Ok, so this isn’t really a stocking stuffer, but it may very well be my favourite kitchen item, (although I feel guilty saying that as I’m supposed to love all of my kitchen gadgets equally). If you haven’t seen the videos on Will It Blend? you certainly have to check them out. This blender can do everything and more.

If I were Oprah I'd give these all away, but sadly I'm not and I still haven't found my life sponsor so you'll just have to hope some nice person buys these for you. Now I want to know- What are some of your favourite things?

And for those of you still wondering, the answers to the riddles are:

A river.



A snake.

November 28, 2007

Unleashing the Awesome Power of Apples

Peabody of none other than Culinary Concoctions by Peabody has recently moved and is hosting a virtual housewarming party now that she’s settled into her new digs. At first I wasn’t sure what to bring, but I’ve been baking lots lately so I knew I’d find something. Last night alone I made six pies. Just call me the pie maker, I make pies. There is no pie in this post though, only bars and cookies. I made the cookies last weekend for the American Thanksgiving when my brother and his family came up to visit.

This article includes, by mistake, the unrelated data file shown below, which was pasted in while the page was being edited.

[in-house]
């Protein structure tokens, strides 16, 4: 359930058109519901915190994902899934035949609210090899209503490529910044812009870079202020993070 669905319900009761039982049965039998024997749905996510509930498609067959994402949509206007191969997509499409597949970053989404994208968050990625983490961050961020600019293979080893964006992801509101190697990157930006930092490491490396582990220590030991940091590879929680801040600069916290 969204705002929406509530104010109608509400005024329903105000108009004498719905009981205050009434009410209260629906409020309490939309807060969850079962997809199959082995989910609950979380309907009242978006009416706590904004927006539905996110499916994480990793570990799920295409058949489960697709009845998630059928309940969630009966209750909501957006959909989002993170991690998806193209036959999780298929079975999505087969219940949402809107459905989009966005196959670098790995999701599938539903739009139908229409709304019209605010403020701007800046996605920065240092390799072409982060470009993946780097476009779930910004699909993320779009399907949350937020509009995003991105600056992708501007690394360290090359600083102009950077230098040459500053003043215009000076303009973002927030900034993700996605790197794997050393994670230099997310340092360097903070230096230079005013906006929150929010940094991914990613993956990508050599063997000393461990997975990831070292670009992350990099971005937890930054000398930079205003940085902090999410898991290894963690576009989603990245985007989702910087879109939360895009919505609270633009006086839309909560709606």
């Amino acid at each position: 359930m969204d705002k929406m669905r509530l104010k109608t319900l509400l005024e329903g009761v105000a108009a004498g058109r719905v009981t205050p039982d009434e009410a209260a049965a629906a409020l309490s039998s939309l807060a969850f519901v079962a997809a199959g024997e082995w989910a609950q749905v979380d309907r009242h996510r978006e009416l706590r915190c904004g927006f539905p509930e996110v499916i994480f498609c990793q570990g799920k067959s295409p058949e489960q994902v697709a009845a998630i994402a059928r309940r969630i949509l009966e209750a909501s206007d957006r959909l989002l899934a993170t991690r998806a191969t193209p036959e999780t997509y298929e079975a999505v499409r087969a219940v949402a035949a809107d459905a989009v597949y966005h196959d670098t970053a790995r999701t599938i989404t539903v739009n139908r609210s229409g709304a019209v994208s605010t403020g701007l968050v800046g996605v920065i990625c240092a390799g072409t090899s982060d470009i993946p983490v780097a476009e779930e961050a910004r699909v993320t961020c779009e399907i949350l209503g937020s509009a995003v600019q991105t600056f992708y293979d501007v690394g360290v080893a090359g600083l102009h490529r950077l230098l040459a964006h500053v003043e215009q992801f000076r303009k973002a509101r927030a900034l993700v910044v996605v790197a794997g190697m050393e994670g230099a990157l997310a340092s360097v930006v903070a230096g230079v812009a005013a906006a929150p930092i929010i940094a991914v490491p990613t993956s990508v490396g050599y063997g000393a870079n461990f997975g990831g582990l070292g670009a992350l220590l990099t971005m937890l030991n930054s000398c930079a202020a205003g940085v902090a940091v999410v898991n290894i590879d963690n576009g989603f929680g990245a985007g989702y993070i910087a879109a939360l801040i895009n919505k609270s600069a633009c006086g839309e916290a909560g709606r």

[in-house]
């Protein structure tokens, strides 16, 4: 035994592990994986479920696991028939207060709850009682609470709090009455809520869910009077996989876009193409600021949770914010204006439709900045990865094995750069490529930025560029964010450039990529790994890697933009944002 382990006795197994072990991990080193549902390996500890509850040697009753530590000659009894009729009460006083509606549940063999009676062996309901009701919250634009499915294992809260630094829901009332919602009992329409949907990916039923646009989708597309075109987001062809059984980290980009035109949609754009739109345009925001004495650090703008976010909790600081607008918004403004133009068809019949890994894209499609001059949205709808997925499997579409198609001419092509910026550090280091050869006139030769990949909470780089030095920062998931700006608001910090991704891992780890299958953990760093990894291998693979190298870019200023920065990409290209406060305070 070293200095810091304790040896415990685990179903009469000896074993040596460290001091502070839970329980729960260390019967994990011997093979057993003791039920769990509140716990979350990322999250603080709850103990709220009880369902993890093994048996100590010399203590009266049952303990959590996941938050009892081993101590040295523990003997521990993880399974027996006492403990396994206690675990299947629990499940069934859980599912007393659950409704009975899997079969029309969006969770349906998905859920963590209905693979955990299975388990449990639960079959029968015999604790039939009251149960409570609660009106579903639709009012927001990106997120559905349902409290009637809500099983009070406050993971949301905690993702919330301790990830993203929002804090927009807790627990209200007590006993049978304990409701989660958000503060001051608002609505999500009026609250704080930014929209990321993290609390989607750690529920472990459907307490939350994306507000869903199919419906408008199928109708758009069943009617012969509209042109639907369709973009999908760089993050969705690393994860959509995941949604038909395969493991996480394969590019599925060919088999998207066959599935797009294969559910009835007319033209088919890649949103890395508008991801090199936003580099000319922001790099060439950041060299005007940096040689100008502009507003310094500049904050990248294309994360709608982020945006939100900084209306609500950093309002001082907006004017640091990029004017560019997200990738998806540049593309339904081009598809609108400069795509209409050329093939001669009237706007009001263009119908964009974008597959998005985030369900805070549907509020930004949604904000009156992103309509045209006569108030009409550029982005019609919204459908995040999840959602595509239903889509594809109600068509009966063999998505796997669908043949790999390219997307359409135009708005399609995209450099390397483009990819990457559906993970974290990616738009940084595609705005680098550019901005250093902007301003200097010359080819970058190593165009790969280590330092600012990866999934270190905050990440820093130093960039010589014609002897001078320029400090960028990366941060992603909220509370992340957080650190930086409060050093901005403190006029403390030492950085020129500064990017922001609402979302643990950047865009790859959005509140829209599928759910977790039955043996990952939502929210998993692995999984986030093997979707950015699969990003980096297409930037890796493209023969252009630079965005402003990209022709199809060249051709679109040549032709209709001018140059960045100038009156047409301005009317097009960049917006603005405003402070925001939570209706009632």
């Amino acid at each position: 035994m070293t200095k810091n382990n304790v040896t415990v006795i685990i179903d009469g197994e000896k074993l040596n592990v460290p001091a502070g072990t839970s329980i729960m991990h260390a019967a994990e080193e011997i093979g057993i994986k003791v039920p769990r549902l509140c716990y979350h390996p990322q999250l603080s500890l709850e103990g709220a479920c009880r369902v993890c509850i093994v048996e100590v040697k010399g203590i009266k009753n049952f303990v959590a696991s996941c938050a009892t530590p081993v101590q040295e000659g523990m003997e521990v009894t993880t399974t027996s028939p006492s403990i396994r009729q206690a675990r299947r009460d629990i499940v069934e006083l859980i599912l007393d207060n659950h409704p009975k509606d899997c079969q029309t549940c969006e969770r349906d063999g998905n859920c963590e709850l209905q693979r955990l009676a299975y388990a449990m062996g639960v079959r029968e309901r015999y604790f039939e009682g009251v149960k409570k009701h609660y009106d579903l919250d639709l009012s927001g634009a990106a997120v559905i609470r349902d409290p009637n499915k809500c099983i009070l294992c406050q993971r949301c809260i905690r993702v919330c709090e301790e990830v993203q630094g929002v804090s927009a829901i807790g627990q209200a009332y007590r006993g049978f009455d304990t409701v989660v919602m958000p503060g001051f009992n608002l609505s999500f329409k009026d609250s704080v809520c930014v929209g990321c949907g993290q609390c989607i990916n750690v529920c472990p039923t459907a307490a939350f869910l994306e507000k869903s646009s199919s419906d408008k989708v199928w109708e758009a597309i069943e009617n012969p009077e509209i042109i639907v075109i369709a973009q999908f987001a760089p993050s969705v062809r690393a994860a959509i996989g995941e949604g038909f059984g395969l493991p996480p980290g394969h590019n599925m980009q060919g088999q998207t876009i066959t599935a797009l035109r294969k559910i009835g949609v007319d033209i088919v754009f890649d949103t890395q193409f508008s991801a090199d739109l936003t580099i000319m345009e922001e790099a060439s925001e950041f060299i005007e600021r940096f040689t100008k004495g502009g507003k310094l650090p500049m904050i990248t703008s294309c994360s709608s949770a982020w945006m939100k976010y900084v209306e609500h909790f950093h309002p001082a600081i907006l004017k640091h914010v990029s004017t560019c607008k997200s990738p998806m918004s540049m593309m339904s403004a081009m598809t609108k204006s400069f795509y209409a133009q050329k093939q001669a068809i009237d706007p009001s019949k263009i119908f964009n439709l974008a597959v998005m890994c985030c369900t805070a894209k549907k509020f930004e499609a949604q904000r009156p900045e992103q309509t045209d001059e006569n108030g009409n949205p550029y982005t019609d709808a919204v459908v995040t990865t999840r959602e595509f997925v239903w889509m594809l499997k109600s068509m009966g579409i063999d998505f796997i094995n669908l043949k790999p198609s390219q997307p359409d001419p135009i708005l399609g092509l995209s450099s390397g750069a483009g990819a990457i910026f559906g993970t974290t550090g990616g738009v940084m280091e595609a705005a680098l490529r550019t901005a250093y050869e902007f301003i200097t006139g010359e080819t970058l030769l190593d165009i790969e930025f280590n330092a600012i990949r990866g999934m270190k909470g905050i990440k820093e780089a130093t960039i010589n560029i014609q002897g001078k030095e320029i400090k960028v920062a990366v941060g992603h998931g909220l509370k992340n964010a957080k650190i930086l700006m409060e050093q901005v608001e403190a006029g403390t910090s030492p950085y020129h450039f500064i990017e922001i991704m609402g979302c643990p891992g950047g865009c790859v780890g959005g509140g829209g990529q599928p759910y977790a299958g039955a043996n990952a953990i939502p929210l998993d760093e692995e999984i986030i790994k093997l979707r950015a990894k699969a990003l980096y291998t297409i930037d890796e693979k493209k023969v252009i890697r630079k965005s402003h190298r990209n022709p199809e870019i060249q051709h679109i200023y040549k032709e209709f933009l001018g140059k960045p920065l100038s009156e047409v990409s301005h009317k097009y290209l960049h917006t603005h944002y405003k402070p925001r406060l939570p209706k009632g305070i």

While they were here I asked the Baby Genius what kind of cookies he would like Auntie Brilynn to make for him and he replied that he only liked Chocolate Chippy cookies. According to my sister-in-law, both my brother and the Baby Genius insist on having chocolate chips in EVERYTHING. Having recently seen Peabody’s Twirly Cookies, (also known as Chocolate Marble Chunk Cookies) I decided to make those as they fit the chocolate chippy criteria. There was nothing but positive feedback from the cookies and I think it was as a result of those that I made some headway in the game of “What do you like more?” When asked what do you like more, ice cream or Auntie Brilynn? Baby Genius responded Auntie Brilynn! That is a huge accomplishment for me. Who would have ever thought I could beat out ice cream in a competition? However I didn’t fare so well in the next round when he was asked what do you like more, squirrels or Auntie Brilynn? Squirrels won.